An Investigation of the Causes of Cutter Roof Failure in a Central Pennsylvania Coal Mine: A Case Study
Organization: International Conference on Ground Control in Mining
Jan 1, 1984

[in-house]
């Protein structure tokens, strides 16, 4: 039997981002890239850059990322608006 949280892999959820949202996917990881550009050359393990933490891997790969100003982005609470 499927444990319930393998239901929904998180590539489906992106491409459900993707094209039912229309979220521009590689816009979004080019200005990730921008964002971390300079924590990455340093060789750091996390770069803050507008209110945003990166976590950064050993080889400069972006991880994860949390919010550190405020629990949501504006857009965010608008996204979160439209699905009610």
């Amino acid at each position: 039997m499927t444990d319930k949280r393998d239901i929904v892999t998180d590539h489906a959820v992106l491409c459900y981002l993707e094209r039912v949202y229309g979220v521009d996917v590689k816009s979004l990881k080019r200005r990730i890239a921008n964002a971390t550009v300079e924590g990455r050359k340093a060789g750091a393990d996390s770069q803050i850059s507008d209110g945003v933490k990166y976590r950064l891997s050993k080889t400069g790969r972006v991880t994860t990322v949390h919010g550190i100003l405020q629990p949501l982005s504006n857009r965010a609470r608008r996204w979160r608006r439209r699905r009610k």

Cutter roof failure is a specific type of ground control problem which frequently results in massive roof failure. It is a cannon occurrence in coal mines of the Northern Appalachian Coal Sasin, causing delays in production and posing a safety hazard to mine personnel. The Bureau of Mines is conducting research on the causes of cutter roof failure togain a basis from which to prevent its occurrence and to support such roof when failure does occur. Research conducted in a coal mine of central Pennsylvania has revealed a correlation between the occurrence of clastic dikes and fonation of cutter roof failure. Inmine mapping of ground conditions showed an increase in roof failure in areas of high frequencies of clastic dikes. Rock pressure monitoring around clastic dires registered the greatest amount of roof loading near the inter- section of dikes with the rib. Load cells measurim horizontal pressure changes in the roof indicated that the greitest pressure changes were occurring perpendicular to entry headings when clastic dikes were present. Analysts of rock pressure nwnitiring shows that the roof behaved as two cantilever beams when severed by a clastic dike. Additional roof supports such as trusses and cribbing were found to effectfvelv suooort the roof in areas of clastic dikes and prevent cutter roof iailure. However, there lnethads were only successful when employed shortly after mining.